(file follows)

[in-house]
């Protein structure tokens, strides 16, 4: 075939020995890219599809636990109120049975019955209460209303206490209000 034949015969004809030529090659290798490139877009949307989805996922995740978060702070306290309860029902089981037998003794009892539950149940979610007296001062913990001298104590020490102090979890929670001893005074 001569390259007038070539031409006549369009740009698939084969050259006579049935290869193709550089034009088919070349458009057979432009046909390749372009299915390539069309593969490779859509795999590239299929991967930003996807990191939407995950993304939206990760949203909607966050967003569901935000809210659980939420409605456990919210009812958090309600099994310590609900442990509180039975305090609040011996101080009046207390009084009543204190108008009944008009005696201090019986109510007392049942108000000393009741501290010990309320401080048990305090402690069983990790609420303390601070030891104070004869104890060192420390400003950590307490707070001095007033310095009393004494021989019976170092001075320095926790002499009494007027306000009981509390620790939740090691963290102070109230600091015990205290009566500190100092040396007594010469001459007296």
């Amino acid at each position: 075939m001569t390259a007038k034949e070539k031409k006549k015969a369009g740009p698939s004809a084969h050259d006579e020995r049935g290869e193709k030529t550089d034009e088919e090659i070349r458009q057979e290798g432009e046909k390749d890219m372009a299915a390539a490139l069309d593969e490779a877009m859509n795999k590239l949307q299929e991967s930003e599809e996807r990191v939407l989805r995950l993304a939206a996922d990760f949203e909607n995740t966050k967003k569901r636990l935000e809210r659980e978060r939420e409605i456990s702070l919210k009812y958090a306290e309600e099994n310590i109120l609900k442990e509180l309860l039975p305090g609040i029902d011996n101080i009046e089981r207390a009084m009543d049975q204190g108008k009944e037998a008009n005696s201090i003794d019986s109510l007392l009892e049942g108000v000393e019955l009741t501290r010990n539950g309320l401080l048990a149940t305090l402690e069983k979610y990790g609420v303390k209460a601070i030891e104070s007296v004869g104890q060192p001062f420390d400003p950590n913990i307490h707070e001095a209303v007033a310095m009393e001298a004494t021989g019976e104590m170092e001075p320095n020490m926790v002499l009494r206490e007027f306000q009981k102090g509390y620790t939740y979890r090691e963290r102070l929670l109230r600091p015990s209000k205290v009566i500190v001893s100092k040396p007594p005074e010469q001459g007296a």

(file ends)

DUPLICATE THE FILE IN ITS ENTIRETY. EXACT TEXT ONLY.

[in-house]
């Protein structure tokens, strides 16, 4: 075939020995890219599809636990109120049975019955209460209303206490209000 034949015969004809030529090659290798490139877009949307989805996922995740978060702070306290309860029902089981037998003794009892539950149940979610007296001062913990001298104590020490102090979890929670001893005074 001569390259007038070539031409006549369009740009698939084969050259006579049935290869193709550089034009088919070349458009057979432009046909390749372009299915390539069309593969490779859509795999590239299929991967930003996807990191939407995950993304939206990760949203909607966050967003569901935000809210659980939420409605456990919210009812958090309600099994310590609900442990509180039975305090609040011996101080009046207390009084009543204190108008009944008009005696201090019986109510007392049942108000000393009741501290010990309320401080048990305090402690069983990790609420303390601070030891104070004869104890060192420390400003950590307490707070001095007033310095009393004494021989019976170092001075320095926790002499009494007027306000009981509390620790939740090691963290102070109230600091015990205290009566500190100092040396007594010469001459007296």
């Amino acid at each position: 075939m001569t390259a007038k034949e070539k031409k006549k015969a369009g740009p698939s004809a084969h050259d006579e020995r049935g290869e193709k030529t550089d034009e088919e090659i070349r458009q057979e290798g432009e046909k390749d890219m372009a299915a390539a490139l069309d593969e490779a877009m859509n795999k590239l949307q299929e991967s930003e599809e996807r990191v939407l989805r995950l993304a939206a996922d990760f949203e909607n995740t966050k967003k569901r636990l935000e809210r659980e978060r939420e409605i456990s702070l919210k009812y958090a306290e309600e099994n310590i109120l609900k442990e509180l309860l039975p305090g609040i029902d011996n101080i009046e089981r207390a009084m009543d049975q204190g108008k009944e037998a008009n005696s201090i003794d019986s109510l007392l009892e049942g108000v000393e019955l009741t501290r010990n539950g309320l401080l048990a149940t305090l402690e069983k979610y990790g609420v303390k209460a601070i030891e104070s007296v004869g104890q060192p001062f420390d400003p950590n913990i307490h707070e001095a209303v007033a310095m009393e001298a004494t021989g019976e104590m170092e001075p320095n020490m926790v002499l009494r206490e007027f306000q009981k102090g509390y620790t939740y979890r090691e963290r102070l929670l109230r600091p015990s209000k205290v009566i500190v001893s100092k040396p007594p005074e010469q001459g007296a």